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From Health Law Daily, November 17, 2015

Mandatory joint replacement payment model will hold hospitals accountable

By Sarah E. Baumann, J.D.

The first episode-of-care payment model that makes the participation of hospitals in certain metropolitan statistical areas (MSA) mandatory, not optional, will take effect April 1, 2016. The Comprehensive Care for Joint Replacement (CJR) model will hold hospitals accountable for quality in episodes of care revolving around hip and knee replacements (lower extremity joint replacements, or LEJRs) and other major leg procedures, and will run through December 31, 2020. CMS believes that the participation of hospitals with varying utilization patterns, markets, and populations, that might not otherwise participate in in a bundled payment initiative, “could inform future Medicaid payment policy.” The Final rule, which was issued as an advance release on November 16, 2015, will publish in the Federal Register on November 24, 2015.

Background. Hip and knee replacements are common surgeries, with more than 400,000 performed in 2014, but costs and quality vary significantly among hospitals, with average total Medicare expenditures for surgery, hospitalization, and recovery ranging from $16,500 to $33,000 across geographic areas. The CJR model, overseen by Center for Medicare and Medicaid Innovation created by sections 3021 and 10306 of the Patient Protection and Affordable Care Act (ACA) (P.L. 111-148), is intended to encourage hospitals to coordinate care with physicians, home health agencies, skilled nursing facilities, and other providers to allow for the best possible outcomes for patients and the best financial outcomes for the Medicare programs. Acute care hospitals serving as surgical sites that participate in the model can earn performance-based payments by “appropriately reducing expenditures” and meeting quality metrics. Conversely, hospitals that incur high costs and fail to meet quality measures may be required to repay fee-for-service payments.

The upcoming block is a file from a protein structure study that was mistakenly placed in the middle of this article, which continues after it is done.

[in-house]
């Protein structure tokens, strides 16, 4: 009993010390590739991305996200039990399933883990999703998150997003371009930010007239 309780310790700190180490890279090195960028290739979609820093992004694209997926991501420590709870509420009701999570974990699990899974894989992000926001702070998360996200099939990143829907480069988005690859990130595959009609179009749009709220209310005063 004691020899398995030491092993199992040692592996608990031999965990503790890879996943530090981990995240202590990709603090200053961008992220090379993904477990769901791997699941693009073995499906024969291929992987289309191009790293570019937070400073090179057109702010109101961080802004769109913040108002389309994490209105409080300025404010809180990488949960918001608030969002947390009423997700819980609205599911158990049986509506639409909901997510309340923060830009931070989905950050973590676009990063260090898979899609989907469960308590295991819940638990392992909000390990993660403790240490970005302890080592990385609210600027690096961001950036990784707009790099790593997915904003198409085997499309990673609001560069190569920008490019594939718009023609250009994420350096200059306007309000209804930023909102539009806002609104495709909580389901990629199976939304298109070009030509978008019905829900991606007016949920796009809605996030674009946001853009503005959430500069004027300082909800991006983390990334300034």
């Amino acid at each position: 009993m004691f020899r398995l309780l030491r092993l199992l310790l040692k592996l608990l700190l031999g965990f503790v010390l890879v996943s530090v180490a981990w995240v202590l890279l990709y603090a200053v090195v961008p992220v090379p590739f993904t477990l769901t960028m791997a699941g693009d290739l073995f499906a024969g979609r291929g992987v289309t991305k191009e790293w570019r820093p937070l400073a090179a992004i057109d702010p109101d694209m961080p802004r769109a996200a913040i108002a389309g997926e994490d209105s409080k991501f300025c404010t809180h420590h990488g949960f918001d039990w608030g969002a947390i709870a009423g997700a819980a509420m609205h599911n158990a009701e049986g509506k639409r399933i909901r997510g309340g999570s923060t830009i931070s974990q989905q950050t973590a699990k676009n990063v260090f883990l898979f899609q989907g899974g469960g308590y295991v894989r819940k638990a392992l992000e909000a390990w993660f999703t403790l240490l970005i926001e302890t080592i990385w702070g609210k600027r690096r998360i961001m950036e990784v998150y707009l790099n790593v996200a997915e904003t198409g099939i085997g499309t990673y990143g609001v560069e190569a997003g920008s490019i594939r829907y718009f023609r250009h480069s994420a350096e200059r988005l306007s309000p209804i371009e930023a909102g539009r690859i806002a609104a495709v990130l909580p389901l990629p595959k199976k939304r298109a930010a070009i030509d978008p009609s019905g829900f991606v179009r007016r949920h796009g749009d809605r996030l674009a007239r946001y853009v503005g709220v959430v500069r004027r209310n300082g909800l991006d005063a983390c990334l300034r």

Changes to Proposed rule. CMS received more than 400 comments in response to the Proposed rule it published on July 14, 2015 (see How’s that working for you? CMS to test new payment method for joint replacement, July 14, 2015). As a result, the agency made a number of changes to the Proposed rule.

  • Start date. CMS was persuaded by comments indicating that participants would be unable to implement necessary changes prior to a January 1, 2016 implementation date, in part because participating hospitals’ baseline data would be unavailable prior to that date and they would be unable to assess the need for changes. As a result, CMS moved the start date to April 1, 2016 and pledged to make “baseline data available upon request in advance of the April 1, 2016 start date.”

  • Site selection. The Final rule decreases the number of participating MSAs from 75 to 67. CMS updated the list of Bundled Payments for Care Initiative (BCPI) and removed from consideration the count of BCPI episodes of care involving patients who would have been attributed to a BPCI Model 2 initiating physician group practice in Phase 2 for an LEJR episode as of October 1, 2015, resulting in the decreased number.

  • Quality measures in pay-for-performance model. In lieu of proposed threshold methodology, CMS is finalizing the use of a composite quality score based on quality performance and improvement on the total hip arthroplasty (THA) and total knee arthroplasty (TKA) Complications measure (National Quality Forum [NQF] #1550) and the Hospital Consumer Assessment of Healthcare Providers and Systems (HCAHPS) Survey measure (NQF #0116), along with submission of THA/TKA voluntary patient-reported outcome (PRO) and limited risk variable data, and places participant hospitals in one of four quality categories for each performance year, "Below Acceptable," "Acceptable," "Good," and "Excellent."

  • Payment. In the Final rule, CMS has created a gradual timeline for repayment responsibility and decreased stop-loss limits, with a parallel approach for stop-gains limits.

    • Performance Year 1: No repayment responsibility
    • Performance Year 2: Stop-loss limit of 5 percent
    • Performance Year 3: Stop-loss limit of 10 percent
    • Performance Years 4 and 5: Stop-loss limit of 20 percent, except for rural hospitals, Medicare-dependent hospitals, rural referral centers, and sole community hospitals
  • Fraud and abuse waivers. Rather than including information about fraud and abuse waivers in the Final rule, CMS and the HHS Office of Inspector General (OIG) are publishing a notice reflecting waivers applicable to the CJR model on their websites (see Some fraud waivers available during joint replacement payment model testing, in this issue).

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